The house we thought we were replacing!

The house we thought we were replacing!

Starting to rain - I have a roof!

Starting to rain – I have a roof!

Damaged coconut palms

Damaged coconut palms

Coco lumber salvaged from dead and dying trees

Coco lumber salvaged from dead and dying trees

The house on Day 3

The house on Day 3

One wall on, Day 4 - Toto behind me, Ellen on the right, John from New Zealand to my right, and a Filipino friend

One wall on, Day 4 – Toto behind me, Ellen on the right, John from New Zealand to my right, and a Filipino friend

Two friends!

Two friends!

Shelter from the rain: they can build a house too!

Shelter from the rain: they can build a house too!

Two of Lina's friends

Two of Lina’s friends

Children beading

Children beading

I worked for three days to help build a house in a small neighborhood between two main roads, flanked by swampy ground on each side.  The house was 12’ by 12’ and raised two feet above the ground.  We used green coco lumber, probably salvaged from the many thousands of downed coconut palms, for all the posts and framing; thin plywood for the walls; galvanized iron sheets for the roof.

For three days I sawed, hammered and “gofer”ed.   On the first afternoon we got all the posts in and the floor joists in place.  On Day 2 the floor went on and the stud walls went up.  On Day 3 we put three roof trusses together and up on the plates, and in the afternoon nailed the purlins and roofing on.  My last morning the plywood siding was going on and we began to frame the door and windows.

Sometimes there was no task for me, or we were waiting for materials to arrive, and then I watched the life of the families around us and talked a bit with the children and their parents in English or in my inadequate Tagalog.  I enjoyed watching the children play with toys as simple as an empty cardboard box.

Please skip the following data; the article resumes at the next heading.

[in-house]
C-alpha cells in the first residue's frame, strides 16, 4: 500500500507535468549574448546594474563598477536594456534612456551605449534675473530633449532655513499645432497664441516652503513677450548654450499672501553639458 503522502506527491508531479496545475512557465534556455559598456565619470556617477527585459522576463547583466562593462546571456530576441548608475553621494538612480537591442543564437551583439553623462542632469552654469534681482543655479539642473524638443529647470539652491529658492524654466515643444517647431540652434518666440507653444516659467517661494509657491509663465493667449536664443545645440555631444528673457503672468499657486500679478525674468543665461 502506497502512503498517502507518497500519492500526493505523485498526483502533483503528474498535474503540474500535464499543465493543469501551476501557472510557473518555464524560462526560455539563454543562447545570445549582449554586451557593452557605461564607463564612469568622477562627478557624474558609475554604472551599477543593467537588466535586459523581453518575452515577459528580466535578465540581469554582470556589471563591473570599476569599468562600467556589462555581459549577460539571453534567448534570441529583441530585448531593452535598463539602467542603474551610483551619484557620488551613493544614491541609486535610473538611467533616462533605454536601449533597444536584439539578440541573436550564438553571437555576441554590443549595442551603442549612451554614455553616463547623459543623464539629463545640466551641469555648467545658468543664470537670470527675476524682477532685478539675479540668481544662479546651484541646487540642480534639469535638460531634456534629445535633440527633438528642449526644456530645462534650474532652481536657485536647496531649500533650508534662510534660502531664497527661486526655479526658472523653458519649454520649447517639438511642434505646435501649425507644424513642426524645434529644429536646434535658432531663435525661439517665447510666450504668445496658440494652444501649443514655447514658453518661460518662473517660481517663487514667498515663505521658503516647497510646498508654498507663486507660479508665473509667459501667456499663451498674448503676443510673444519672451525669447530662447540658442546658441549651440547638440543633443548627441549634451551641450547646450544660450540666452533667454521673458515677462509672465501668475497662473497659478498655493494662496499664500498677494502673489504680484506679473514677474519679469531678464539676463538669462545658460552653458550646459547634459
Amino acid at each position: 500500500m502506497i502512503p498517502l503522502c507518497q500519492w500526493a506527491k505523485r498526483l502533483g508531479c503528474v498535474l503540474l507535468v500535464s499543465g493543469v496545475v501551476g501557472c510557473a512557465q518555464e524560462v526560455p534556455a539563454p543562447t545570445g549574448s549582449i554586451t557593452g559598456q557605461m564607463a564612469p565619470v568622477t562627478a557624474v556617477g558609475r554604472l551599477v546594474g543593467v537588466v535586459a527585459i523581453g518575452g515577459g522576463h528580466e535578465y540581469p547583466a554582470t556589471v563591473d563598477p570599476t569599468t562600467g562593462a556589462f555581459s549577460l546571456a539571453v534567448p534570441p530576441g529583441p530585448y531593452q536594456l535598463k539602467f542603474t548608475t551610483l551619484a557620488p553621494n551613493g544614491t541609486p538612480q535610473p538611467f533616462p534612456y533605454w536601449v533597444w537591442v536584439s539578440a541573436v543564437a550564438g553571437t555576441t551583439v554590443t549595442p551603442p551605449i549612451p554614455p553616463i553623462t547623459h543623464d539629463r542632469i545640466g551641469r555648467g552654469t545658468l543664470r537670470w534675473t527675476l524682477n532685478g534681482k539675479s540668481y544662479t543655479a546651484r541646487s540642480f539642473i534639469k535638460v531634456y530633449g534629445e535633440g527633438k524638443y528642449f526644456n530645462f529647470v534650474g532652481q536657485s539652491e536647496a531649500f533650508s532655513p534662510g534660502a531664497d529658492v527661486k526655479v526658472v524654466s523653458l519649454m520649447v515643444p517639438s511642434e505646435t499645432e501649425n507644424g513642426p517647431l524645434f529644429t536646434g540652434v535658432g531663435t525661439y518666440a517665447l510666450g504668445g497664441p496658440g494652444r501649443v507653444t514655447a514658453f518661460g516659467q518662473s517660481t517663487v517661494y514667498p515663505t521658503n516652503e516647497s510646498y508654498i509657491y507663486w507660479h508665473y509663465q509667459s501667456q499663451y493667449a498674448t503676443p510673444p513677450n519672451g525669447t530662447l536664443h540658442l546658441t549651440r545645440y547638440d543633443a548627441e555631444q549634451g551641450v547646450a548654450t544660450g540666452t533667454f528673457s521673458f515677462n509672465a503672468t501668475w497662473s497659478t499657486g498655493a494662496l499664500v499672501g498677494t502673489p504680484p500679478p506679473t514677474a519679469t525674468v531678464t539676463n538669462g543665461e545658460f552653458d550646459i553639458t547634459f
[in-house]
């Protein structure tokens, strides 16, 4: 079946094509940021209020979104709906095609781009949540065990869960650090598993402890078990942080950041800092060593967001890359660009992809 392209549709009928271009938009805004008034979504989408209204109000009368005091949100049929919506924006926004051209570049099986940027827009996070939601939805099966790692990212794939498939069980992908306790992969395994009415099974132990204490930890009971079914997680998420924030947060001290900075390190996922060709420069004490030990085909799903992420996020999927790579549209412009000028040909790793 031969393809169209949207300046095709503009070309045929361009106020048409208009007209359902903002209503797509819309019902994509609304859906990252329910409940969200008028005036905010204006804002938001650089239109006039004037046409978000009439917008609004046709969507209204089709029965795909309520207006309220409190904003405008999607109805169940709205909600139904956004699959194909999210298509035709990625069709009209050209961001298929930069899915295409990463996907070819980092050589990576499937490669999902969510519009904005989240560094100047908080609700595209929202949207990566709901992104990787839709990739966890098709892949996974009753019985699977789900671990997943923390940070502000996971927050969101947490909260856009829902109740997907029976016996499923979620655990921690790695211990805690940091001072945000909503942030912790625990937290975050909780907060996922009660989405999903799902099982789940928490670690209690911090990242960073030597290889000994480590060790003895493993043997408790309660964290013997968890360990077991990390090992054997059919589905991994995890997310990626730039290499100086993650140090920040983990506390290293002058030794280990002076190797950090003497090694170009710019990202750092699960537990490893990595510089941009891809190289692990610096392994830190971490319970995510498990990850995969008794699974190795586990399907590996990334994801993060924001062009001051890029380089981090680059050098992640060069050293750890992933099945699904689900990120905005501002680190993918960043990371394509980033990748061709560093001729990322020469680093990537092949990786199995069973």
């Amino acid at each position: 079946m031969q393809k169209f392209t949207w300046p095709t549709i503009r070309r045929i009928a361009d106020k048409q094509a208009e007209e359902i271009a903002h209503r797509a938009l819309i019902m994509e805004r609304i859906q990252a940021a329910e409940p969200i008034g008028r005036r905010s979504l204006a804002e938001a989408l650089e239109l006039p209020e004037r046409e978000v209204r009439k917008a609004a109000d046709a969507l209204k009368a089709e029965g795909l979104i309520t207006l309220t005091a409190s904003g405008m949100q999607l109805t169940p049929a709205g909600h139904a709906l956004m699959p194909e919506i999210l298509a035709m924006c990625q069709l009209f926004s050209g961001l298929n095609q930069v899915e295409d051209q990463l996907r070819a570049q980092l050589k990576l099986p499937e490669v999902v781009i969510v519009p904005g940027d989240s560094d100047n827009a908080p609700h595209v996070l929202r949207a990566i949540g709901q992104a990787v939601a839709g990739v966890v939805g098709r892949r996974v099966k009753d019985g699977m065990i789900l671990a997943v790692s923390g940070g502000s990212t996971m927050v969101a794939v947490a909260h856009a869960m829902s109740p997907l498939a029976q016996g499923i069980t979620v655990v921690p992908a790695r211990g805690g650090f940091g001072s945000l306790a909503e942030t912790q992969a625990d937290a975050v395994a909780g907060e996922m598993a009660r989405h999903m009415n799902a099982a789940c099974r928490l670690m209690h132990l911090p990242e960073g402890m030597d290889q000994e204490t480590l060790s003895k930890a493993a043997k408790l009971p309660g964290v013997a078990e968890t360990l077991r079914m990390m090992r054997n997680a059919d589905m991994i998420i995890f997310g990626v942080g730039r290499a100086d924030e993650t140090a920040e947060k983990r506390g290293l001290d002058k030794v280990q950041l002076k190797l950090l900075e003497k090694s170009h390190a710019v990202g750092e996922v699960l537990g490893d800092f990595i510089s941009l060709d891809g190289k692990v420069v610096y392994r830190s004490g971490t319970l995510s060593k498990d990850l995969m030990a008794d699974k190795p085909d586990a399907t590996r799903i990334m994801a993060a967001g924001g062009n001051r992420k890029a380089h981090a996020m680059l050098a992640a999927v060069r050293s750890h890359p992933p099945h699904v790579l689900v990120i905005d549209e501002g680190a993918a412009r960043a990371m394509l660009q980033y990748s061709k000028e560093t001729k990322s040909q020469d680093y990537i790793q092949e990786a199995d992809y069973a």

A couple of people came up to ask if we would build them a house also.  All I could say was that I was only a helper, and that they should approach the local pastor or our Filipino supervisor to ask.  K.I.M. had prioritized the families in the area according to need and family size, I was told.  Yet the man with whom we worked to build his house had chosen not to have his old house knocked down.  It is small for a family of 8 and had flooded during Yolanda, but it was still standing and livable as far as we could see.  I could understand why some of his neighbors wondered why he was going to have two houses when they had only one or perhaps less than one.

Lots of children watched us work and interacted with us, using their English even at a few years old, asking for treats from those of us who’d brought them (I did not have any candy for them), getting tossed in the air by two of the men.  I worked with 10 year old Jon-Jon one morning, showing him how to scribe a line and cut along it, letting him use our tools.

Lina arrived on the last morning and immediately led 15 to 20 children in songs and games.  Filipino children know a lot of songs in English as well as in their own languages.  They sang, clapped and laughed strongly, their mothers too.  I smiled and reflected that Lina, in her short time at our work site, was probably bringing a gift at least as big as the house we were building for one family.  Her gift was laughter shared with everyone.  She also brought beads and fishing line, and the children beaded simple bracelets.

Lina also spent time with one family.  The father said he felt sad to see the house going up when all he needed was money to buy some materials like roofing.  He wouldn’t ask for any labor help, he could manage that himself.  Lina’s gift here was to be able to have an intimate and honest conversation with someone on the fringes of our work site.  We foreigners were limited not only by our lack of the local language but also by our focus on “the job”.  The job is sometimes just to listen.

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